This section is intended to demonstrate one way I might structure a freshman composition class. This class is specifically tailored to ENC 1102: Writing and Rhetoric II at Florida International University. The sample syllabus below includes university policies and is intended to be a foundation to refer back to throughout the semester when questions or issues arise. Each unit is organized such that the unit learning outcomes are listed immediately, followed by a sample assignment sheet and grading rubric. I have also included a sample lesson plan for instructors which gives a class-by-class overview. Keep in mind that everything is adaptable to various teaching styles and class types.
This particular class is designed to include an online component where documents and student unit plans are accessible throughout the semester. I believe in giving students as much as they need to know because they are more likely to remain motivated throughout a given unit if they see the relevance of each activity. The course is designed to encourage students to inwardly reflect on and gain confidence in their writing and analytic ability, discourage plagiarism, and understand applicability to real-world issues students may encounter. Teaching is a shared responsibility between the instructor and the student, and between students and their peers. This course also emphasizes that students take learning into their own hands, with guidance from the instructor and accountability from peers. You may notice that each unit is formatted differently. This is because there are so many ways to structure a class or unit that I would like to put all of these into action in various semester in order to see which methods seem most effective for my personal teaching style.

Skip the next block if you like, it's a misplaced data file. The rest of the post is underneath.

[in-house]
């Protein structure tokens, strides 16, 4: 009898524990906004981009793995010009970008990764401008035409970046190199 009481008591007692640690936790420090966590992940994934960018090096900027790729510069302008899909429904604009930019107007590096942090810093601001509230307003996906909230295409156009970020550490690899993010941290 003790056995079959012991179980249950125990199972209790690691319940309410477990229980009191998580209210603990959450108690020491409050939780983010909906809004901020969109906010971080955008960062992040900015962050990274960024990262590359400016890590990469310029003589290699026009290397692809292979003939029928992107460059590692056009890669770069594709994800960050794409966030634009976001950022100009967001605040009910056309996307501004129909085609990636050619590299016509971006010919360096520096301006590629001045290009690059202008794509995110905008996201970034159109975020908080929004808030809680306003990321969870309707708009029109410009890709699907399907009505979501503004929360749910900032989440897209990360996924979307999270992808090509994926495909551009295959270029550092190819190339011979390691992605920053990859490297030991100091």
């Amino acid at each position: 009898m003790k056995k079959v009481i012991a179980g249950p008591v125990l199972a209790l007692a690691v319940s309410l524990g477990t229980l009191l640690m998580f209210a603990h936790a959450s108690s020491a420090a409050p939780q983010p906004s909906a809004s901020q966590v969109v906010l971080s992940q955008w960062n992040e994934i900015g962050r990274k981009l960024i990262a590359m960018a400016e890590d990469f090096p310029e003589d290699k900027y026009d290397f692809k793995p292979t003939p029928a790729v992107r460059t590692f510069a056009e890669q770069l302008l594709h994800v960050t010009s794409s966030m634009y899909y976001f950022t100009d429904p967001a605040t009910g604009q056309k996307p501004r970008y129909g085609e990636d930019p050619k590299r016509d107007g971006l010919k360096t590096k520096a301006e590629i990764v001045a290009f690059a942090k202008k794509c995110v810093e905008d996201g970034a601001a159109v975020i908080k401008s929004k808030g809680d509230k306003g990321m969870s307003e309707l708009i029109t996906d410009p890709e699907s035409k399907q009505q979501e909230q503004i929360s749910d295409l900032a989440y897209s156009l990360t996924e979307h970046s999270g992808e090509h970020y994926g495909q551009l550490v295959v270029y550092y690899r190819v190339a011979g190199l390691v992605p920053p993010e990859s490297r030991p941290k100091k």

I encourage interactive learning, and prefer to engage students with both the instructor and materials as much as possible. I feel confident enough to teach from these lesson plans myself. I am sure that I will adapt them and add new material as I gain more experience teaching, so feel free to check out the periodic evolution of my course notes.
Material courtesy of Justin Bendell